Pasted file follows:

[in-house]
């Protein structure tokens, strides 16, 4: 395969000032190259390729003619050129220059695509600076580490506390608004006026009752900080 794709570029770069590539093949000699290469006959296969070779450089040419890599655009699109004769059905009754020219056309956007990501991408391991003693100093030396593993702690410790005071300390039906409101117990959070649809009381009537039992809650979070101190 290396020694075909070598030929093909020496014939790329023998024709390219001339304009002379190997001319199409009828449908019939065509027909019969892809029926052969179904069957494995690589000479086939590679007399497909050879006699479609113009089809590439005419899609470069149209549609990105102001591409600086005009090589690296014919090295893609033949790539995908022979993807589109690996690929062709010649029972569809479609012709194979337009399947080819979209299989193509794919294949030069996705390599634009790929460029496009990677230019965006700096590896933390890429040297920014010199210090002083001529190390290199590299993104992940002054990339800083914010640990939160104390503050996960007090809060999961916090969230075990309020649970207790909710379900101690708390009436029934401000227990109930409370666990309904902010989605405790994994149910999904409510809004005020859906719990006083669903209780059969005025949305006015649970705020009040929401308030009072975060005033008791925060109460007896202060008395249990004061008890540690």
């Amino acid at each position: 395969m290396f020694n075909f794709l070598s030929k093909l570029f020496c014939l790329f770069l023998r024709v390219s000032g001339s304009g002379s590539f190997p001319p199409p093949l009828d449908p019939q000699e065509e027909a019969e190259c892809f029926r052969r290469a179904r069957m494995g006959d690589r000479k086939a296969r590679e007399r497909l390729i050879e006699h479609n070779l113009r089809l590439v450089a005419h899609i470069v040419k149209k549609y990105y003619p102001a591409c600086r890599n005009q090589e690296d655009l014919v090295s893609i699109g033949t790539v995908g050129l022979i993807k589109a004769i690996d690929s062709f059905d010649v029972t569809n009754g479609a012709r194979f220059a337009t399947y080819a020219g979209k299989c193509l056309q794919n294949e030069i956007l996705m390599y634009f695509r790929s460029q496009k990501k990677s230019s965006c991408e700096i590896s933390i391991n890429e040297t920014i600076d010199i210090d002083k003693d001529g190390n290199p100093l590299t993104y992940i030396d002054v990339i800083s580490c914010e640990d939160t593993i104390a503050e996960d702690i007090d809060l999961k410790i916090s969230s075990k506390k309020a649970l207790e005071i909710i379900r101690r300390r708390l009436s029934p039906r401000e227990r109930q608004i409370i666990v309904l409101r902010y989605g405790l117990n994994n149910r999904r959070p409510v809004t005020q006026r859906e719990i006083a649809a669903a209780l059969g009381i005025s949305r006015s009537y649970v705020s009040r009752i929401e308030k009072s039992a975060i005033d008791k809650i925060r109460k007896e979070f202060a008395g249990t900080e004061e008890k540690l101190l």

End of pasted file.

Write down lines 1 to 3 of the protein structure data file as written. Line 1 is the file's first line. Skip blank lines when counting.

[in-house]
């Protein structure tokens, strides 16, 4: 395969000032190259390729003619050129220059695509600076580490506390608004006026009752900080 794709570029770069590539093949000699290469006959296969070779450089040419890599655009699109004769059905009754020219056309956007990501991408391991003693100093030396593993702690410790005071300390039906409101117990959070649809009381009537039992809650979070101190 290396020694075909070598030929093909020496014939790329023998024709390219001339304009002379190997001319199409009828449908019939065509027909019969892809029926052969179904069957494995690589000479086939590679007399497909050879006699479609113009089809590439005419899609470069149209549609990105102001591409600086005009090589690296014919090295893609033949790539995908022979993807589109690996690929062709010649029972569809479609012709194979337009399947080819979209299989193509794919294949030069996705390599634009790929460029496009990677230019965006700096590896933390890429040297920014010199210090002083001529190390290199590299993104992940002054990339800083914010640990939160104390503050996960007090809060999961916090969230075990309020649970207790909710379900101690708390009436029934401000227990109930409370666990309904902010989605405790994994149910999904409510809004005020859906719990006083669903209780059969005025949305006015649970705020009040929401308030009072975060005033008791925060109460007896202060008395249990004061008890540690």
């Amino acid at each position: 395969m290396f020694n075909f794709l070598s030929k093909l570029f020496c014939l790329f770069l023998r024709v390219s000032g001339s304009g002379s590539f190997p001319p199409p093949l009828d449908p019939q000699e065509e027909a019969e190259c892809f029926r052969r290469a179904r069957m494995g006959d690589r000479k086939a296969r590679e007399r497909l390729i050879e006699h479609n070779l113009r089809l590439v450089a005419h899609i470069v040419k149209k549609y990105y003619p102001a591409c600086r890599n005009q090589e690296d655009l014919v090295s893609i699109g033949t790539v995908g050129l022979i993807k589109a004769i690996d690929s062709f059905d010649v029972t569809n009754g479609a012709r194979f220059a337009t399947y080819a020219g979209k299989c193509l056309q794919n294949e030069i956007l996705m390599y634009f695509r790929s460029q496009k990501k990677s230019s965006c991408e700096i590896s933390i391991n890429e040297t920014i600076d010199i210090d002083k003693d001529g190390n290199p100093l590299t993104y992940i030396d002054v990339i800083s580490c914010e640990d939160t593993i104390a503050e996960d702690i007090d809060l999961k410790i916090s969230s075990k506390k309020a649970l207790e005071i909710i379900r101690r300390r708390l009436s029934p039906r401000e227990r109930q608004i409370i666990v309904l409101r902010y989605g405790l117990n994994n149910r999904r959070p409510v809004t005020q006026r859906e719990i006083a649809a669903a209780l059969g009381i005025s949305r006015s009537y649970v705020s009040r009752i929401e308030k009072s039992a975060i005033d008791k809650i925060r109460k007896e979070f202060a008395g249990t900080e004061e008890k540690l101190l």